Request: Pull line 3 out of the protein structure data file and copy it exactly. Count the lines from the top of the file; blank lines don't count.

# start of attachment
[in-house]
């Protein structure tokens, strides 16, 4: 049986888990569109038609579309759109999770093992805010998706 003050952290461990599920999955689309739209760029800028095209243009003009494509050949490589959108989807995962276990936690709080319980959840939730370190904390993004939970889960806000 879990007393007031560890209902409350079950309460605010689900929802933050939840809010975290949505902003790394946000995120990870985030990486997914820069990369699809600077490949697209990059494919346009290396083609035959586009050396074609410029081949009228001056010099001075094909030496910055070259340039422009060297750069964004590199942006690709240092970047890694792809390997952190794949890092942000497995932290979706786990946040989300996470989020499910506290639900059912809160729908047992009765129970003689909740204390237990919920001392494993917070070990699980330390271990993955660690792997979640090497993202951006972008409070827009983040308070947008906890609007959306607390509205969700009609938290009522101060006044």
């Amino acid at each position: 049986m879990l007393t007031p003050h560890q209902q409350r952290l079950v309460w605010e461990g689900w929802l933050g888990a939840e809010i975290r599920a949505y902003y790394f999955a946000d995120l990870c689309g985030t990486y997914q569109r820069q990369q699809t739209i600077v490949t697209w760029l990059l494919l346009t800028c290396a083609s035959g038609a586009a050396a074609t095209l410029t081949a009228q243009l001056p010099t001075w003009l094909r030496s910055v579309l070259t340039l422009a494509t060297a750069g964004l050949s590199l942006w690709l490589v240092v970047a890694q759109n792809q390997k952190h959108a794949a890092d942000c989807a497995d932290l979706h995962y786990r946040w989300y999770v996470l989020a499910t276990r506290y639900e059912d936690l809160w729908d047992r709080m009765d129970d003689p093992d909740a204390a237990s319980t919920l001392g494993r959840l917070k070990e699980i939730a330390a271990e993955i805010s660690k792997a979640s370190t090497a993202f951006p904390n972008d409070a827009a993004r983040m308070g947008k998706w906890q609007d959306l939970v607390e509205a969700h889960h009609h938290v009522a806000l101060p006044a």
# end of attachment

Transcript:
């Amino acid at each position: 049986m879990l007393t007031p003050h560890q209902q409350r952290l079950v309460w605010e461990g689900w929802l933050g888990a939840e809010i975290r599920a949505y902003y790394f999955a946000d995120l990870c689309g985030t990486y997914q569109r820069q990369q699809t739209i600077v490949t697209w760029l990059l494919l346009t800028c290396a083609s035959g038609a586009a050396a074609t095209l410029t081949a009228q243009l001056p010099t001075w003009l094909r030496s910055v579309l070259t340039l422009a494509t060297a750069g964004l050949s590199l942006w690709l490589v240092v970047a890694q759109n792809q390997k952190h959108a794949a890092d942000c989807a497995d932290l979706h995962y786990r946040w989300y999770v996470l989020a499910t276990r506290y639900e059912d936690l809160w729908d047992r709080m009765d129970d003689p093992d909740a204390a237990s319980t919920l001392g494993r959840l917070k070990e699980i939730a330390a271990e993955i805010s660690k792997a979640s370190t090497a993202f951006p904390n972008d409070a827009a993004r983040m308070g947008k998706w906890q609007d959306l939970v607390e509205a969700h889960h009609h938290v009522a806000l101060p006044a």